Plus in terms of increased certainty by way of volume. Plus in terms of lower costs, again due to volume. But not plus in terms of additional guarantees. The pot can still go down as well as up. There’s no protection even on pensions in payment.

I remember managing a Dutch CDC for a large international company. The news was not good one year. There were going to have to be reductions in pensions in payment. It was a hard one for the local Dutch company to manage in terms of a news story that could get out to the press. No one wants their pensioners to suffer. The US parent company didn't like it one bit. How did we get to this, they were asking? It was a communications nightmare.

What looks good on paper and works logically for pension professionals is still hard to explain to a member. Especially a pensioner who’s just found out they are getting less in their bank account each week.

Nevertheless, I think it’s a good step forward so long as we can manage the message with the members.

Wednesday, 28 May 2014

In Modest Praise of the Active Manager

There’s no doubt active managers are under the cosh right now. The Hymans Robertson findings show that active management, after paying fees, has achieved little or nothing for the Local Government funds. Michael Johnson of the Centre for Policy Studies sees no on-going active role in listed assets.

The problem is the solution. The solution seems to be passive management and passive management follows the herd. Down as well as up. The herd aren’t always right.

But it’s a hard job to convince the investor of that. In the age of defined contributions, it’s the member that needs convincing, not so much the company. And the individual investor is cautious. State Street research shows young investors, often new to pensions via auto-enrolment, are averse to risk. They don’t want to see decreases on their benefit statements -and they find it hard to rationalise that they should save at all if they can’t get the money until retirement.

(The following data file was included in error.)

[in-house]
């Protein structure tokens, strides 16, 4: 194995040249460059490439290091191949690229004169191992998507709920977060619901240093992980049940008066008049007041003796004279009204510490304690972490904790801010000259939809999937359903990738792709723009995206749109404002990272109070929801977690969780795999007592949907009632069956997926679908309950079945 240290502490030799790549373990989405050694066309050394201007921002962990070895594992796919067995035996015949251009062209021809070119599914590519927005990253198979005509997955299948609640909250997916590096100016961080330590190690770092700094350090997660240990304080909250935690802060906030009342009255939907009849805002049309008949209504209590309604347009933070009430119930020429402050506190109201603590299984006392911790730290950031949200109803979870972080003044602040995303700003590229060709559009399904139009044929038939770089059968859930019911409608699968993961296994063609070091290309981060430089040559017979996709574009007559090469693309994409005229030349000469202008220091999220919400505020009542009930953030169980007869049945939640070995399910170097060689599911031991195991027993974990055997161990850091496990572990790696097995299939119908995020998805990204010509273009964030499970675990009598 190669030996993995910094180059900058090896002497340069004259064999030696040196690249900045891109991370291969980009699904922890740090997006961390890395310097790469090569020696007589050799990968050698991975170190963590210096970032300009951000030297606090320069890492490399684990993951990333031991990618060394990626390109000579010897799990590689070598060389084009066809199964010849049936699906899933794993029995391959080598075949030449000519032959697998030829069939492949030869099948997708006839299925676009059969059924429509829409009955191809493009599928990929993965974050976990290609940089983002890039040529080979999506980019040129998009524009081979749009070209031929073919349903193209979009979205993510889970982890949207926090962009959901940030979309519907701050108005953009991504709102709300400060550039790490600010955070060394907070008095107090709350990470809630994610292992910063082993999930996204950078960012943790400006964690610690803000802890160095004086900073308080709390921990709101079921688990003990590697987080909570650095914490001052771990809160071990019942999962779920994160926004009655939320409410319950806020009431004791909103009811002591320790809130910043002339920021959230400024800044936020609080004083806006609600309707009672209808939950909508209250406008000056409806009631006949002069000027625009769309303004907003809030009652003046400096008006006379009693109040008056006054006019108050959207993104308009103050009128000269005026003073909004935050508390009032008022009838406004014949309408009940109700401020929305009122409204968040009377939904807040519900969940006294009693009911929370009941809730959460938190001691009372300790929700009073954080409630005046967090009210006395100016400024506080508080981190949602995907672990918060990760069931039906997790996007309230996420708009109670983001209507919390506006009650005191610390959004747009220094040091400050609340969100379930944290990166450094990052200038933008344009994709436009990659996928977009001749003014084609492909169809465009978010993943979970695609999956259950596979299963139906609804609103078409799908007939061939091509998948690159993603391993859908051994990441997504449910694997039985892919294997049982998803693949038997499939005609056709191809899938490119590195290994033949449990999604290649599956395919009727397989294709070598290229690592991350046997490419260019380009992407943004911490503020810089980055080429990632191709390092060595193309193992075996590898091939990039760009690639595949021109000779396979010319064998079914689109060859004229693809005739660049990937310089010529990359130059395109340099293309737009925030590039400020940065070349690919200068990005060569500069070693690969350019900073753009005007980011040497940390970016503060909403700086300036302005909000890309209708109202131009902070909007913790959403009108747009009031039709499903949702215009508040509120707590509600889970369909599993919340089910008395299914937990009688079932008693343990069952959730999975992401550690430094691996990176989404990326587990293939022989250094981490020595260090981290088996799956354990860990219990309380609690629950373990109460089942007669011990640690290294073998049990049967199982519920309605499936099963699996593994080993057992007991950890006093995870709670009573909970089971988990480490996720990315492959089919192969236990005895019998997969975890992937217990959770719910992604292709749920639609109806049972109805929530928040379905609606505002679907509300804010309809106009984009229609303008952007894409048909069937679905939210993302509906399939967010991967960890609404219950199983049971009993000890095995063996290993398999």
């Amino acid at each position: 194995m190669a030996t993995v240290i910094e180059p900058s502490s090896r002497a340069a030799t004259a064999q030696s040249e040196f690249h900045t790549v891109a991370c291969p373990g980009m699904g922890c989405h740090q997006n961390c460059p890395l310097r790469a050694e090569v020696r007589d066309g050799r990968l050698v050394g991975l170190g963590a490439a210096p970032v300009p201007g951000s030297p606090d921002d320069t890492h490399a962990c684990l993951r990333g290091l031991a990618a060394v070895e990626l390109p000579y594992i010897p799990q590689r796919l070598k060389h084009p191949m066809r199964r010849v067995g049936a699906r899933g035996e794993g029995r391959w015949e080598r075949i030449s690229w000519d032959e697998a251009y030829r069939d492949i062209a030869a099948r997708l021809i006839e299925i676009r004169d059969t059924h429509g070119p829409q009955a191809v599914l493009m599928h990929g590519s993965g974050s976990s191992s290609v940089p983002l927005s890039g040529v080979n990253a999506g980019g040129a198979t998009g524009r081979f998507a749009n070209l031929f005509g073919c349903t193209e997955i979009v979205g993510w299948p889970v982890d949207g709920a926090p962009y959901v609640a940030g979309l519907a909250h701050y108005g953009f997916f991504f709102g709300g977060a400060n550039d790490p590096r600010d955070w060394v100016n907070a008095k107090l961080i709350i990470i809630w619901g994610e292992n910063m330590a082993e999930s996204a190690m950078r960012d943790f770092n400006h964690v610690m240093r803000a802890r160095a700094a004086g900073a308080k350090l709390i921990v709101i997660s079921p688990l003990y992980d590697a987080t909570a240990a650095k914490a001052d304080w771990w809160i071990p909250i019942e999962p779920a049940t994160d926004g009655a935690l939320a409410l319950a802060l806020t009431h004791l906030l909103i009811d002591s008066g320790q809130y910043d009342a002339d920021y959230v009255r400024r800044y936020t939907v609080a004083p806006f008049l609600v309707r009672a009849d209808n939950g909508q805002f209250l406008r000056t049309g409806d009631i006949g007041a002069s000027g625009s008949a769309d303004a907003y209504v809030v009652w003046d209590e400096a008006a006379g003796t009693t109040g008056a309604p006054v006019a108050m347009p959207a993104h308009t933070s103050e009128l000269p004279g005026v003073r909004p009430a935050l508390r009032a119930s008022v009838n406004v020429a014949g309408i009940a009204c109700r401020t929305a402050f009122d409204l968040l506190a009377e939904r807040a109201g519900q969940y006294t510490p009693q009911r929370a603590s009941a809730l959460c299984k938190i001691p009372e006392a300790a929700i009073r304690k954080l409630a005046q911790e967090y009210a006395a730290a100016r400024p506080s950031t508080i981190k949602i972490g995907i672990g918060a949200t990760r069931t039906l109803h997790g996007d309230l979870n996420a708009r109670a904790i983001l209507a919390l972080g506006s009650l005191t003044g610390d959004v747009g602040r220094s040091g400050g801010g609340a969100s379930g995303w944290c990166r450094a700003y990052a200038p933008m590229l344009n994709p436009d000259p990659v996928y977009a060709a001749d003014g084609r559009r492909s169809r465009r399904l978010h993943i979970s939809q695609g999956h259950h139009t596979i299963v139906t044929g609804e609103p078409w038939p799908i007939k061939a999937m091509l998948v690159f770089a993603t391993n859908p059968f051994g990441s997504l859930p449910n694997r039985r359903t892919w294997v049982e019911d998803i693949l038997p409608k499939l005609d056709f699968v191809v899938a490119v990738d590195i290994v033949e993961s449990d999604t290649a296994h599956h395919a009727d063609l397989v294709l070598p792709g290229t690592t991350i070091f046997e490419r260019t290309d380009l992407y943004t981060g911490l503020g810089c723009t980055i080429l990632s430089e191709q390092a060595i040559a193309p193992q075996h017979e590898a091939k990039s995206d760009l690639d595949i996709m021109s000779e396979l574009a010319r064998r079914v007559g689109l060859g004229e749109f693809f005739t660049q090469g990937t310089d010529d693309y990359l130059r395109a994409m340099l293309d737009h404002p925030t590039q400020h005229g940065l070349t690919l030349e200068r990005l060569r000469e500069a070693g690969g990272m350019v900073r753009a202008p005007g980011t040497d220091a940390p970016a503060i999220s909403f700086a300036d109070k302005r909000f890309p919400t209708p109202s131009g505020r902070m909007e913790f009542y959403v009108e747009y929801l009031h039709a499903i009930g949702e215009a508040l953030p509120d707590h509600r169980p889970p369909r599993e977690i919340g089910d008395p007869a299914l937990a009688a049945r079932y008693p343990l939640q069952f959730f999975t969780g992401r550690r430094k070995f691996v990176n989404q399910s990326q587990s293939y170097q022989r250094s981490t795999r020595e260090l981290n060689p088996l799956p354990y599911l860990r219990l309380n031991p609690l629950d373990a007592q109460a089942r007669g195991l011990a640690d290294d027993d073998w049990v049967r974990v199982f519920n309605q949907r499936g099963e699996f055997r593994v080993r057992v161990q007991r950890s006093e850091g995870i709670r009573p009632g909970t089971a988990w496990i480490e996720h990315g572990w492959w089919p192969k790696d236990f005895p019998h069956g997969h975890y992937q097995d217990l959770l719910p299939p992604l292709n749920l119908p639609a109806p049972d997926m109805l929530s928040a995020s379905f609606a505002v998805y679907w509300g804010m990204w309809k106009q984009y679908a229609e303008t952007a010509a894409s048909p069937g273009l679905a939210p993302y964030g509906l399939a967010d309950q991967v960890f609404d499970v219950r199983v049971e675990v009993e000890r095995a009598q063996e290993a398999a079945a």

Back to communications here. If the State Street conclusion was to be followed in practice, you end up with extreme caution, cash and bonds, lack of growth and potentially, a lack of pension. The long term investor needs to accept a degree of risk. Not to do so is to live in poverty in retirement. How we need that pension advice and education aimed at the member!

There is a role for the active investor in both defined benefit and defined contribution plans. They can add value, especially when everyone else is doing the same thing. Hymans results are disappointing but not conclusive to the demise of the active manager. Fees can be an issue. And communicating risk positively; even more so. But the demise of the active manger? Not while investment tactics can still produce superior returns when compared to a tracking computer.

Monday, 26 May 2014

Communicating the Brand

Well done to Brafton for coming up with this search engine optimisation infographic. There's a clear need for companies to work with social media if they are serious about growth. And a clear need for that to be driven through blogs and information based articles, not just adverts.




 

Wednesday, 7 May 2014

A Long Road


It’s pleasing to see the views in the press that the new DC flexibility could increase member savings (Pensions Expert). I agree. There is room for optimism. Fewer restrictions on the pension should result in more willingness to save.
Another article, this time in Professional Pensions, records the latest LV survey. The income of the average retiree is almost 24% less than the minimum wage. There’s a lot of stats behind that statement of course, but one thing is clear, the new flexibility HAS to increase member savings. The savings gap is growing. We’re on the right track, it’s a good start, but (to retain the track analogy), it’s a long road.